BroadwayCon 2016: ‘Something Wonderful: A Look Behind The King and I”

BroadwayCon presented a panel about how the creative team relaunched the Rodgers and Hammerstein classic featuring director Bartlett Sher


Revivals of classic musicals on Broadway can sometimes be a tough sell on Broadway when audiences already have strong associations with what the musical is “meant” to look and sound like. For The King and I, audiences were most familiar with the stage and film version starring Yul Brynner, who played the King of Siam over 4000 times on stage. However, the current production at Lincoln Center’s Vivian Beaumont Theater has managed to succeed in that aspect where other revivals have failed. BroadwayCon presented a panel about how the creative team relaunched the Rodgers and Hammerstein classic featuring director Bartlett Sher, choreographer Christopher Gattelli, lighting designer Donald Holder, sound designer Scott Lehrer, scenic designer Michael Yeargan and costume designer Catherine Zuber (who won the Tony Award for Best Costume Design for The King and I).

Moderator Ted Chapin, President of the Rodgers & Hammerstein organization, began the panel by detailing how long it takes to organize a production like this. He detailed the timeline of how the pieces came together to bring Sher, Ken Watanabe (who played the King from March to July 2015 and will be returning to the role this March), Kelli O’Hara (who plays Anna), and Lincoln Center together, which started in 2011 even though the production did not open until April 2015. It was a long road, but the production has been extremely successful, winning the Best Revival Tony Award and finally bringing O’Hara the Tony Award for Best Actress in a Musical.

Sher had wanted to do The King and I for a long time with his team (including regular collaborator O’Hara) and already had an established relationship with the Rodgers & Hammerstein organization and Lincoln Center (Sher directed the most recent revival of South Pacific), but he said the challenge was finding the right king. Sher said he flew to Vancouver to meet Watanabe on the set of “King Kong” (Note: I’m assuming he actually meant the recent Godzilla reboot). Once Watanabe agreed, it was then a matter of coordinating schedules.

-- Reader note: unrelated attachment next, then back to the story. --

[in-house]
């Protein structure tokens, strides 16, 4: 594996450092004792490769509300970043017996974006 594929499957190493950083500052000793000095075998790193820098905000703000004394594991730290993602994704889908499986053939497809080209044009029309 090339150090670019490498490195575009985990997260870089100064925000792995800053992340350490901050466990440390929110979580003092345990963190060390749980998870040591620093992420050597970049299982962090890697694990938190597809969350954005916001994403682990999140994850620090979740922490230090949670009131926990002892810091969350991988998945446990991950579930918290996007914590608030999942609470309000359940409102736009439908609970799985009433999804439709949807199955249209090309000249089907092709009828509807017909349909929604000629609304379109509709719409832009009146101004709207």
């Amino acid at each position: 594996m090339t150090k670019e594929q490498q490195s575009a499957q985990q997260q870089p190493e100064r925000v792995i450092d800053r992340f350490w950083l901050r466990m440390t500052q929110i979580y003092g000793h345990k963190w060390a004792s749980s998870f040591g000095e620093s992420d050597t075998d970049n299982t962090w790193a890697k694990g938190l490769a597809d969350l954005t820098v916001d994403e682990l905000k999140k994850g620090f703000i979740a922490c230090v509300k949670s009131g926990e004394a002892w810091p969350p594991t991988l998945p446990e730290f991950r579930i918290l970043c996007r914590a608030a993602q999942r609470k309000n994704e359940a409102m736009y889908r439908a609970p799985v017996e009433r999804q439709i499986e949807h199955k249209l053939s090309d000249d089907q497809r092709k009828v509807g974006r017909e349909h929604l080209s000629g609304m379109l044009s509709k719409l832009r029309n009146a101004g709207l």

Other challenges that followed including designing the production for the Beaumont, one of the most spacious Broadway stages. Sher, who serves as the Resident Director of Lincoln Center Theater, noted that “The general acoustics at the Beaumont are terrible.” Lehrer spoke about how classic musicals were usually originally performed without microphones, so he had the opportunity to make the sound “three dimensional” with the new production. Later in the program, Sher noted that unlike other technical aspects of a production, a sound designer can’t really start fine-tuning the sound until the first night of previews. Sher also pointed out that sound designers have the most difficult job when a show goes on tour because they have to find the best sound for every venue.

Chapin then read a letter from the Rodgers & Hammerstein archives about the set of the original production to introduce scenic designer Michael Yeargan. Yeargan primarily spoke about taking advantage of the incredible depth of the Beaumont. He focused on building the ship that Anna arrives on, which is actually a three-piece apparatus. He also shared a funny anecdote about an early front-row preview audience that started to leap out of their seats because the ship comes so close to the audience that they thought it was malfunctioning and was going to crash into them. Sher noted that it’s actually the floor that moves, not the ship.

On the other hand, lighting designer Donald Holder said the size of the Beaumont is both a blessing and a curse. However, his main concern is thinking about why the lighting changes, particularly, “What is it trying to say?”

Towards the end of the panel, Sher mentioned that he was proud of how diverse the cast was. In the original production, only two of the seventy cast members were Asian — and obviously Yul Brynner wasn’t one of them! That goal was one of the answers to questions he asks his team before tackling any productions: “Why should we do this show now?” and “What is it telling us now?”

Considering the success Sher’s revival of The King and I, it seems his team found the answers to those questions.

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